Item description for Berlitz Korean Phrase Book (Berlitz Phrase Book) by Berlitz Guides...
Your first lesson in Korean: an-nyong haseyo means hello, good morning, good afternoon, and good evening! Learning essential Korean words and phrases doesn't have to be difficult. This easy-to-understand and easy-to-use phrase book features color-coded sections, a pronunciation guide, explanations of Korean characters, and dialog boxes of typical conversations. The Berlitz phrase book is the unparalleled market leader in its category..
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Reviews - What do customers think about Berlitz Korean Phrase Book (Berlitz Phrase Book)?
Berlitz is smarter than other reviewers Dec 2, 2006
This book is an excellent resource for the casual traveler.
It appears to me that the "mistakes" other reviewers, namely theemigre, find in the book are in fact not mistakes. For example, although in Hangul museum is written as "pak-mul-kwan", the words are not supposed to be pronounced this way, but rather "pang-mul-gwan". Think about English, a word ending in "t" then followed by "y" goes through a morphophonemic change becoming "ch": e.g. whatcha doin'?
In Korean, morphophonemic changes are everywhere between syllables. If you learn Hangul, you won't know what those changes are and your pronunciation will be wrong. Words in different contexts may have different pronunciations. So stick with the pronunciations in the book.
Here's a quote from page 8 after introducing the Hangul alphabet: "These are the main sounds connected with each letter, but they can vary and this is reflected in the imitated pronunciation for individual phrases."
It is also ok to not put accents on words in Korean and maintain a steady intonation.
It looks like the guys at Berlitz know what they're doing when they write these romanizations. I'd give them the benefit of the doubt, rather than some layman traveler who learned what the Hangul letter "k" is but didn't learn it can also be pronounced "ng" before a nasal consonant. Besides most travelers won't be attempting Hangul. Let's just be glad theemigre wasn't reviewing a Tibetan phrasebook.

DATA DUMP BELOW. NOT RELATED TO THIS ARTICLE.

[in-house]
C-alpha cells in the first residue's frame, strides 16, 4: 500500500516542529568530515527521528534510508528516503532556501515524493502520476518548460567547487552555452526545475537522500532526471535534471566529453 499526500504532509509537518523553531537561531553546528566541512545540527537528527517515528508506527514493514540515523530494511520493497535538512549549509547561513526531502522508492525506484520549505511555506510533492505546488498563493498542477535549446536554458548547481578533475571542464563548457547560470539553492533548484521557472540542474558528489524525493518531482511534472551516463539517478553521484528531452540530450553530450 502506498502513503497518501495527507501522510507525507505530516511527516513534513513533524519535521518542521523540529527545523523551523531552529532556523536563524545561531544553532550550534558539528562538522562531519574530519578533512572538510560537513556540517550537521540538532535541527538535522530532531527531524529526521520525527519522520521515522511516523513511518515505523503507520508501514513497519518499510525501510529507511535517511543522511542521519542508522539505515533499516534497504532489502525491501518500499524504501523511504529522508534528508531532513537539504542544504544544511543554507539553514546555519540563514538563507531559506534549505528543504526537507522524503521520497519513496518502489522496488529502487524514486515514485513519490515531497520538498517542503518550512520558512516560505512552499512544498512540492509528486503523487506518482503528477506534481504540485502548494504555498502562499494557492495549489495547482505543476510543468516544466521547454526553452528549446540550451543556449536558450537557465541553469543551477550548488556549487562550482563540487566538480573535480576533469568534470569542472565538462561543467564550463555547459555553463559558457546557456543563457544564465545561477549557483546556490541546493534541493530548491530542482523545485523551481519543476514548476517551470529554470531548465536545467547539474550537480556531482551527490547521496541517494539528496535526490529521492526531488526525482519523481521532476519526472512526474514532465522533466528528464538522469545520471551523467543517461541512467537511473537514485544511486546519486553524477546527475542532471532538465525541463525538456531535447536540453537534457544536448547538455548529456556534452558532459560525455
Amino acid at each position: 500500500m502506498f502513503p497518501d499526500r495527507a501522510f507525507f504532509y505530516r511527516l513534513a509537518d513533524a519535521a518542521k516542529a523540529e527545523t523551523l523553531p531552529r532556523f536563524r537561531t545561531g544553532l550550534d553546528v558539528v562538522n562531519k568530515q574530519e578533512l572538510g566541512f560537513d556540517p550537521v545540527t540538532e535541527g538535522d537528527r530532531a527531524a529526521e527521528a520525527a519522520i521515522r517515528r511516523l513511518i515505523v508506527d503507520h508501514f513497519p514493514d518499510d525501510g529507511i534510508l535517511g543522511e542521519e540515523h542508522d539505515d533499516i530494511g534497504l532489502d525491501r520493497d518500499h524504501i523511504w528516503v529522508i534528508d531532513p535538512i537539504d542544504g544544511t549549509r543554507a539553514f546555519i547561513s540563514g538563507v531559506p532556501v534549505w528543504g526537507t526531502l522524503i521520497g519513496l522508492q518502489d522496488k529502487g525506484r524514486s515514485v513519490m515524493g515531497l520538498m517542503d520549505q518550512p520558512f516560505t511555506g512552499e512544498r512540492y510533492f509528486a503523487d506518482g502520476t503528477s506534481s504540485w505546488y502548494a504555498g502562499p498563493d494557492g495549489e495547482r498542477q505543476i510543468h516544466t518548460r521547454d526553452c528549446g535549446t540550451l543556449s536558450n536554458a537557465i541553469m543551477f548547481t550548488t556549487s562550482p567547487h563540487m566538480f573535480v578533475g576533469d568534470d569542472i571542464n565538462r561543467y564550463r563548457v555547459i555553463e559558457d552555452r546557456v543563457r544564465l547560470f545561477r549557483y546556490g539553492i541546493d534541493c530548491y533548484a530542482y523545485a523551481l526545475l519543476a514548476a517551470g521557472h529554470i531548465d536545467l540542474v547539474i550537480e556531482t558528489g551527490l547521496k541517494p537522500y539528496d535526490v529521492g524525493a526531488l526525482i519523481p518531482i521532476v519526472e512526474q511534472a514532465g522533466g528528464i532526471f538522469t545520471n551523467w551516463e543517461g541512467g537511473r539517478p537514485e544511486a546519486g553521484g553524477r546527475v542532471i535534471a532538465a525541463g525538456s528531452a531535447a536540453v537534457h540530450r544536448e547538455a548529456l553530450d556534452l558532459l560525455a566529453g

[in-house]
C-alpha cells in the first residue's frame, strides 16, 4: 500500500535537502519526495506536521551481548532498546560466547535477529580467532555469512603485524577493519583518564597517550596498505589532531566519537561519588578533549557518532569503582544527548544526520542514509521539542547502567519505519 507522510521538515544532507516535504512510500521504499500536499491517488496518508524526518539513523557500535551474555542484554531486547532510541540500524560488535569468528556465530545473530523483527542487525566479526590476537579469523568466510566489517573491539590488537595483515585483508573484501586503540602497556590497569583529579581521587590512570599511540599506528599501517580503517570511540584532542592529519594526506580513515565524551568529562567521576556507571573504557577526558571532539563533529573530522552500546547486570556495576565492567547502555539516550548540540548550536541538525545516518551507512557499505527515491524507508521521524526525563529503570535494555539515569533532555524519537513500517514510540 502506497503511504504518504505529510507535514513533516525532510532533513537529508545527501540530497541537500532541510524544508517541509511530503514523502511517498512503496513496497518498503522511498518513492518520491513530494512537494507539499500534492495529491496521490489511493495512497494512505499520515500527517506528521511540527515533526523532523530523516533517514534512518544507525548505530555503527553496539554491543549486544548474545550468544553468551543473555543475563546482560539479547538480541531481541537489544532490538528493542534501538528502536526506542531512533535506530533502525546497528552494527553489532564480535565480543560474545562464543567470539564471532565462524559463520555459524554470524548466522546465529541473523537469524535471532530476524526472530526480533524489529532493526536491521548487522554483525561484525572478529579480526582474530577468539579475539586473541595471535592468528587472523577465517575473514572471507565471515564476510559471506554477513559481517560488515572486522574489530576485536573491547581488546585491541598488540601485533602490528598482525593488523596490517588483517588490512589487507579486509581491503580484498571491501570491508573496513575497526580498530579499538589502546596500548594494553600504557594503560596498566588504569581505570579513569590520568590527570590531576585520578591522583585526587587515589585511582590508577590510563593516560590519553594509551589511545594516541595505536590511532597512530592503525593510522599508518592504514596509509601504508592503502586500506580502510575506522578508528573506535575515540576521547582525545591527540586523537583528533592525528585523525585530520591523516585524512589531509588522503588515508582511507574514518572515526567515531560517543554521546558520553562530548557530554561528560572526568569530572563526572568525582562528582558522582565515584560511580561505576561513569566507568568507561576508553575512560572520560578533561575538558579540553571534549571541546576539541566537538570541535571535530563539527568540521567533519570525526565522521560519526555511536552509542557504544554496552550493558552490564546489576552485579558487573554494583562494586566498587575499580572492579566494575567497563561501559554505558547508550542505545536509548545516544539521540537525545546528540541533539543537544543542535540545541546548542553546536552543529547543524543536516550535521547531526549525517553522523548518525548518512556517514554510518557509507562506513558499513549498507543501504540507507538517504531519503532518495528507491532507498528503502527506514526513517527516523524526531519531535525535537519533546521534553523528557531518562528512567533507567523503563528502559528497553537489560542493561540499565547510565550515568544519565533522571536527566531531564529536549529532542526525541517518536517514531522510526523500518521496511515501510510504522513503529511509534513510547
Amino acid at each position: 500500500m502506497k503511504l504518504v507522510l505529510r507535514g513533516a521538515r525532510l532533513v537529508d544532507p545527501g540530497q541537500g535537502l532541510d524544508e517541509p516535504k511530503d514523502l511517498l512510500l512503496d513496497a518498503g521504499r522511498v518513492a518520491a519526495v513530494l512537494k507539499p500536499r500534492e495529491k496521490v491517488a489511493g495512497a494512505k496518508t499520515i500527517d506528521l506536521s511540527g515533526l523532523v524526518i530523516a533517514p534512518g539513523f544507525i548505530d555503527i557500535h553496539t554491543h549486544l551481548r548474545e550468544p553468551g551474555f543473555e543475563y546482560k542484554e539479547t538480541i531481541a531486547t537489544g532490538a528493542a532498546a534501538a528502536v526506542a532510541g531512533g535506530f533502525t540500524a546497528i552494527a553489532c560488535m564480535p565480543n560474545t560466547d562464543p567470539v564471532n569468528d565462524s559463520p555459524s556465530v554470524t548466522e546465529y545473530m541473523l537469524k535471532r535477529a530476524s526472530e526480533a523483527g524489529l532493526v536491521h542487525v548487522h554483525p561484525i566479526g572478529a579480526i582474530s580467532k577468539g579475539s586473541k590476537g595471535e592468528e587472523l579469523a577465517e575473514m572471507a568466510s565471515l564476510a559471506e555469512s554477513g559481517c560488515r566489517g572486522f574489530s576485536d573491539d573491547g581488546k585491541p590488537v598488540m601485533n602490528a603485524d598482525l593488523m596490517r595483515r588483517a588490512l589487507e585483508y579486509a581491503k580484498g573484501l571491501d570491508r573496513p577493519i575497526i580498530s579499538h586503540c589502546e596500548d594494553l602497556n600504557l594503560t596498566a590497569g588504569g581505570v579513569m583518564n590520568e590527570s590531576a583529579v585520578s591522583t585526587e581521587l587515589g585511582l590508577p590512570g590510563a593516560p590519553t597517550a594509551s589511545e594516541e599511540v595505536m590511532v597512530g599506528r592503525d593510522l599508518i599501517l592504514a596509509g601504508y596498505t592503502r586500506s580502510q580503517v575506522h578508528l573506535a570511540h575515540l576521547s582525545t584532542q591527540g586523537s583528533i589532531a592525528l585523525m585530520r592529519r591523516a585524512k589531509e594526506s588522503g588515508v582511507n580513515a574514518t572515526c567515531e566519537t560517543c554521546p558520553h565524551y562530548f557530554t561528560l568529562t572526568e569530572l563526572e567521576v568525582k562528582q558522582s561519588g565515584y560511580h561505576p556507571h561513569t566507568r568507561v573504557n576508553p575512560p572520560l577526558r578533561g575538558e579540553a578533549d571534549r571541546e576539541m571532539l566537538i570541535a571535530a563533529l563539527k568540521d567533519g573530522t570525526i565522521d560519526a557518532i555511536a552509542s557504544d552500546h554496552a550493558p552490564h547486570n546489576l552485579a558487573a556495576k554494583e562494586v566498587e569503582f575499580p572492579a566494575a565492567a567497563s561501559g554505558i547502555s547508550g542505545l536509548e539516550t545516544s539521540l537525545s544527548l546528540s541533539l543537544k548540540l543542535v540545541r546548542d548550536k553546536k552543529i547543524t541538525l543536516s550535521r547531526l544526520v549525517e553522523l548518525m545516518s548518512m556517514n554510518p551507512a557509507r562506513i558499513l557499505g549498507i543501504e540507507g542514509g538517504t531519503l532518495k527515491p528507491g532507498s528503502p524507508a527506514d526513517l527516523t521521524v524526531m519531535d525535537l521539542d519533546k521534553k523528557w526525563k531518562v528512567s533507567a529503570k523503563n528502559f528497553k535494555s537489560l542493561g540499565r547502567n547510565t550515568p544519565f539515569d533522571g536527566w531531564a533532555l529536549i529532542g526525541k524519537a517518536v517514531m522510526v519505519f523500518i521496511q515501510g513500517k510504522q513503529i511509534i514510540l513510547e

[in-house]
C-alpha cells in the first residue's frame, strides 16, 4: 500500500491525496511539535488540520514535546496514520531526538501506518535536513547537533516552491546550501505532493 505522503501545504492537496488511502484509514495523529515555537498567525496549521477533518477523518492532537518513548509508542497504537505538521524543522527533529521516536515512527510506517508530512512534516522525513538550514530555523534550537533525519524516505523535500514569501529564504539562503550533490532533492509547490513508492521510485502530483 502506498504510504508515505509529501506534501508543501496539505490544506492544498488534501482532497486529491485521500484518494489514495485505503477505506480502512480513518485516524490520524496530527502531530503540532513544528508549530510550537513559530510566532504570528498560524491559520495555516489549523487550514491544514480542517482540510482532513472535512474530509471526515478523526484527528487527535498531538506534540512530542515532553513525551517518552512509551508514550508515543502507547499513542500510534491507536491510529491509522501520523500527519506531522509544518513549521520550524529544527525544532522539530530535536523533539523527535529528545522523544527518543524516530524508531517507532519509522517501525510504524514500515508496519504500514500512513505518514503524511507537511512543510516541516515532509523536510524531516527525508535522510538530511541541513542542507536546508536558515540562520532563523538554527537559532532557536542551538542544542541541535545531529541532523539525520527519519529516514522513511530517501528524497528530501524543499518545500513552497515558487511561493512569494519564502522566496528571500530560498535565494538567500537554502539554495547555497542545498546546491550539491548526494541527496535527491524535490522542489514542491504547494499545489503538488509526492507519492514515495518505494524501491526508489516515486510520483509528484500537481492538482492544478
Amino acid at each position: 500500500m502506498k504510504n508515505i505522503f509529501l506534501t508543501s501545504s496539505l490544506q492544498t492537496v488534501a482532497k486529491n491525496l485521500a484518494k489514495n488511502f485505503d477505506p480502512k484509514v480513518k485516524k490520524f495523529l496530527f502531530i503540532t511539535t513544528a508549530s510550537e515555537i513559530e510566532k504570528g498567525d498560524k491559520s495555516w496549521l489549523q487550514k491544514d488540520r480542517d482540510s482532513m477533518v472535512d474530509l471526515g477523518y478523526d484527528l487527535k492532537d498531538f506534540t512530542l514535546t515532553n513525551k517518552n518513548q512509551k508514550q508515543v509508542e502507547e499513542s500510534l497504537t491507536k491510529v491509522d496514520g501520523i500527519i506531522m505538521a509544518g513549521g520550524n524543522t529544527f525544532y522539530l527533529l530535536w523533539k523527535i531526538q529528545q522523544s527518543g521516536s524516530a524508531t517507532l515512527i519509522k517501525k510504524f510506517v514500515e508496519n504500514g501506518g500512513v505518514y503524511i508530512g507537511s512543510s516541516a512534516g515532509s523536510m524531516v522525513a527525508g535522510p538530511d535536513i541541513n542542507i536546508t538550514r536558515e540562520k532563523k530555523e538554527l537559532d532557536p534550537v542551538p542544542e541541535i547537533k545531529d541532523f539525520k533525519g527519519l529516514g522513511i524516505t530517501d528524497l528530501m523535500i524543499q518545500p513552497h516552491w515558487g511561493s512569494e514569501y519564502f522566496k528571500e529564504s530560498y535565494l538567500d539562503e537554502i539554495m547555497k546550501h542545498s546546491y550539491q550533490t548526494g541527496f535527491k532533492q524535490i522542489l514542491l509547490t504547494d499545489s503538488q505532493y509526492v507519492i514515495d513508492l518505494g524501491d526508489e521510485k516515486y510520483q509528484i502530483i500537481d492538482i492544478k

I give this book 5 stars because it fulfills the expectations of a phrasebook and nothing more except a little bit of notes about history and culture and food. As a phrasebook I believe it meets the needs of the casual traveler. It fulfills the need for any kind of traveling situation like eating or shopping when you need to find the name of an item quickly and discuss the price. And the more serious language learner who doesn't have time to take classes can actually learn quite a bit from this book.
Get the Lonely Planet Korean Phrasebook Instead May 3, 2002
The major criticism I have is the rather curious and confusing proprietary pronunciation and romanization system that Berlitz uses. Why not use the more straightforward and internationally accepted revised version of the McCune-Reischauer romanization system which was adopted by the Korean government in July 2000 (used by Lonely Planet)?
Other issues I have are:
1. The pronunciation section on pages 7 and 8 does not cover the double consonants and double vowels that are common in the language and appear in the rest of the book. Even the Lonely Planet Korea Guidebook (which is not even a full phrasebook) covers this in its brief language section.
2. The Berlitz romanization for the very basic and essential phrase "I'd like" is inconsistent between p.18 and p.129 "chooseep-seeyo" vs. "chooseep-seeaw"
3. The pronunciation of the word for "museum" is incorrect on p.13 and 99 and in the dictionary. It should be "pak-mool-gwan", not "pang-mool-gwan", I believe.
I would not have thought a company as reputable as Berlitz would allow these types of deficiencies in its phrasebook.
Get the new Lonely Planet Korean phrasebook instead (unfortunately not yet published when I took my trip).
Something Important Missing Aug 23, 2000
The major problem with this Korean phrase book, is that it does not show any accent marks for the words it lists. Seeing the pronunciation is not helpful at all, if the reader does now know which syllable(s) to accent. Otherwise it seems to be a good book.
Small, Convenient, and Annoying May 5, 1997
I like Berlitz' little guides. They are handy enough to put in a pants pocket as I traipse across a land where I'm illiterate and unable to speak good (insert language here). This book, however, was a more pointed example of another Berlitz book trait: Most of the time, the Korean folks I met had a puzzled look on their face, not because of the (horrible) accent, but because of the archaic and stilted Korean this book translated my phrases into. One new friend borrowed it for a few minutes and couldn't stop laughing.
These books are useful but for this particular one I'd be forewarned.